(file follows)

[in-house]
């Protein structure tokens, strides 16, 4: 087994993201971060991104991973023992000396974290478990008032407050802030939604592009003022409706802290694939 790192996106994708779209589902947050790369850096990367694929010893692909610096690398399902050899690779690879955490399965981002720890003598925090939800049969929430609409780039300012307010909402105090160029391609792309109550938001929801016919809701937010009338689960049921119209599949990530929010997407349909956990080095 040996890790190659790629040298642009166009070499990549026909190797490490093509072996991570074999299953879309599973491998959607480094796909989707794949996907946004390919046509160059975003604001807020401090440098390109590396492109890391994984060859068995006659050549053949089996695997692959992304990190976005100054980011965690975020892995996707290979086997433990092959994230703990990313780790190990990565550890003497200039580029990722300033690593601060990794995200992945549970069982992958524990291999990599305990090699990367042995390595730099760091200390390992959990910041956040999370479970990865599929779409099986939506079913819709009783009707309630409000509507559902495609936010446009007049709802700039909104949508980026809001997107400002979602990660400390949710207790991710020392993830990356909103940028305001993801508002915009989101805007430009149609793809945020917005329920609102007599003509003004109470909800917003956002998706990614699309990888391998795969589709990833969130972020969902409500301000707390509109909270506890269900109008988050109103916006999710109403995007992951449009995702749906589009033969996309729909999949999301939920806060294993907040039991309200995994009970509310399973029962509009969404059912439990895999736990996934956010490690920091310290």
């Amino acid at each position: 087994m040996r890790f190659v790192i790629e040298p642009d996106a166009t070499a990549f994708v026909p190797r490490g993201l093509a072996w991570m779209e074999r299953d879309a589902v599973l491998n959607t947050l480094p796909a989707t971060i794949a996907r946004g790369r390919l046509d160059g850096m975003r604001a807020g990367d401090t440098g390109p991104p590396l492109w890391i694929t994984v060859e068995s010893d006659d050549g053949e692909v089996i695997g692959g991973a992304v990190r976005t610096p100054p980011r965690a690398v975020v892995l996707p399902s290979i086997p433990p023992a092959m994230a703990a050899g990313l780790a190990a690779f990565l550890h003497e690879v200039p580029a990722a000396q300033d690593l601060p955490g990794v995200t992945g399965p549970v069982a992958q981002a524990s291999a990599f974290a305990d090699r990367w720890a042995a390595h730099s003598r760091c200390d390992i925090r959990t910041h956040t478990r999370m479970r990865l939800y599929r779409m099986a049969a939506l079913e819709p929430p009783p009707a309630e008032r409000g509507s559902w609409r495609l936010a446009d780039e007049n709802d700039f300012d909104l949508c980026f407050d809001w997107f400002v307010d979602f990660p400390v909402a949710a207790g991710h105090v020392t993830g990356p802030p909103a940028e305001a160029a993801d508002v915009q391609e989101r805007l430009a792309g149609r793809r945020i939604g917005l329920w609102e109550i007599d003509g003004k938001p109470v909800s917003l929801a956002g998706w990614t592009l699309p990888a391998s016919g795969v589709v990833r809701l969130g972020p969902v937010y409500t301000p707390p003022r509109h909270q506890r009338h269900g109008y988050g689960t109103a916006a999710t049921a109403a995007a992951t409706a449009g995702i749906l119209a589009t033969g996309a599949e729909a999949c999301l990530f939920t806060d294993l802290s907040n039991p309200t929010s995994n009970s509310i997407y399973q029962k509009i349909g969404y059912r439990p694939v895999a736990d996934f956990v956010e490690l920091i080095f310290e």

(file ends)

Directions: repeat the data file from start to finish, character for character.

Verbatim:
[in-house]
């Protein structure tokens, strides 16, 4: 087994993201971060991104991973023992000396974290478990008032407050802030939604592009003022409706802290694939 790192996106994708779209589902947050790369850096990367694929010893692909610096690398399902050899690779690879955490399965981002720890003598925090939800049969929430609409780039300012307010909402105090160029391609792309109550938001929801016919809701937010009338689960049921119209599949990530929010997407349909956990080095 040996890790190659790629040298642009166009070499990549026909190797490490093509072996991570074999299953879309599973491998959607480094796909989707794949996907946004390919046509160059975003604001807020401090440098390109590396492109890391994984060859068995006659050549053949089996695997692959992304990190976005100054980011965690975020892995996707290979086997433990092959994230703990990313780790190990990565550890003497200039580029990722300033690593601060990794995200992945549970069982992958524990291999990599305990090699990367042995390595730099760091200390390992959990910041956040999370479970990865599929779409099986939506079913819709009783009707309630409000509507559902495609936010446009007049709802700039909104949508980026809001997107400002979602990660400390949710207790991710020392993830990356909103940028305001993801508002915009989101805007430009149609793809945020917005329920609102007599003509003004109470909800917003956002998706990614699309990888391998795969589709990833969130972020969902409500301000707390509109909270506890269900109008988050109103916006999710109403995007992951449009995702749906589009033969996309729909999949999301939920806060294993907040039991309200995994009970509310399973029962509009969404059912439990895999736990996934956010490690920091310290």
């Amino acid at each position: 087994m040996r890790f190659v790192i790629e040298p642009d996106a166009t070499a990549f994708v026909p190797r490490g993201l093509a072996w991570m779209e074999r299953d879309a589902v599973l491998n959607t947050l480094p796909a989707t971060i794949a996907r946004g790369r390919l046509d160059g850096m975003r604001a807020g990367d401090t440098g390109p991104p590396l492109w890391i694929t994984v060859e068995s010893d006659d050549g053949e692909v089996i695997g692959g991973a992304v990190r976005t610096p100054p980011r965690a690398v975020v892995l996707p399902s290979i086997p433990p023992a092959m994230a703990a050899g990313l780790a190990a690779f990565l550890h003497e690879v200039p580029a990722a000396q300033d690593l601060p955490g990794v995200t992945g399965p549970v069982a992958q981002a524990s291999a990599f974290a305990d090699r990367w720890a042995a390595h730099s003598r760091c200390d390992i925090r959990t910041h956040t478990r999370m479970r990865l939800y599929r779409m099986a049969a939506l079913e819709p929430p009783p009707a309630e008032r409000g509507s559902w609409r495609l936010a446009d780039e007049n709802d700039f300012d909104l949508c980026f407050d809001w997107f400002v307010d979602f990660p400390v909402a949710a207790g991710h105090v020392t993830g990356p802030p909103a940028e305001a160029a993801d508002v915009q391609e989101r805007l430009a792309g149609r793809r945020i939604g917005l329920w609102e109550i007599d003509g003004k938001p109470v909800s917003l929801a956002g998706w990614t592009l699309p990888a391998s016919g795969v589709v990833r809701l969130g972020p969902v937010y409500t301000p707390p003022r509109h909270q506890r009338h269900g109008y988050g689960t109103a916006a999710t049921a109403a995007a992951t409706a449009g995702i749906l119209a589009t033969g996309a599949e729909a999949c999301l990530f939920t806060d294993l802290s907040n039991p309200t929010s995994n009970s509310i997407y399973q029962k509009i349909g969404y059912r439990p694939v895999a736990d996934f956990v956010e490690l920091i080095f310290e």